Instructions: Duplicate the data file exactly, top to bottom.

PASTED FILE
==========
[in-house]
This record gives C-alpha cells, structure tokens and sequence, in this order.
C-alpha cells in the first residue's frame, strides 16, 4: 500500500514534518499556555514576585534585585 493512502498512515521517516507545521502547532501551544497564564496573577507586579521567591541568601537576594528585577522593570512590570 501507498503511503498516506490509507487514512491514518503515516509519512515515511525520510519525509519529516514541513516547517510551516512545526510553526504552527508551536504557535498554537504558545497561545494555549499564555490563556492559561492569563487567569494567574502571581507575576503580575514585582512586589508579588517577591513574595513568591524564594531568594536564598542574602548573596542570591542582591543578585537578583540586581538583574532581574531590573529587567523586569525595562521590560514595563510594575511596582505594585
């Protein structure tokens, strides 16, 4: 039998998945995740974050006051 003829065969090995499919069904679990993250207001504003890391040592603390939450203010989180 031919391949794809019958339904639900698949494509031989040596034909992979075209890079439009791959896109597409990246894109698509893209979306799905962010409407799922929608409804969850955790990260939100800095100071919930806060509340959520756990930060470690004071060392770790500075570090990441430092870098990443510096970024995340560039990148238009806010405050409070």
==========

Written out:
[in-house]
This record gives C-alpha cells, structure tokens and sequence, in this order.
C-alpha cells in the first residue's frame, strides 16, 4: 500500500514534518499556555514576585534585585 493512502498512515521517516507545521502547532501551544497564564496573577507586579521567591541568601537576594528585577522593570512590570 501507498503511503498516506490509507487514512491514518503515516509519512515515511525520510519525509519529516514541513516547517510551516512545526510553526504552527508551536504557535498554537504558545497561545494555549499564555490563556492559561492569563487567569494567574502571581507575576503580575514585582512586589508579588517577591513574595513568591524564594531568594536564598542574602548573596542570591542582591543578585537578583540586581538583574532581574531590573529587567523586569525595562521590560514595563510594575511596582505594585
């Protein structure tokens, strides 16, 4: 039998998945995740974050006051 003829065969090995499919069904679990993250207001504003890391040592603390939450203010989180 031919391949794809019958339904639900698949494509031989040596034909992979075209890079439009791959896109597409990246894109698509893209979306799905962010409407799922929608409804969850955790990260939100800095100071919930806060509340959520756990930060470690004071060392770790500075570090990441430092870098990443510096970024995340560039990148238009806010405050409070």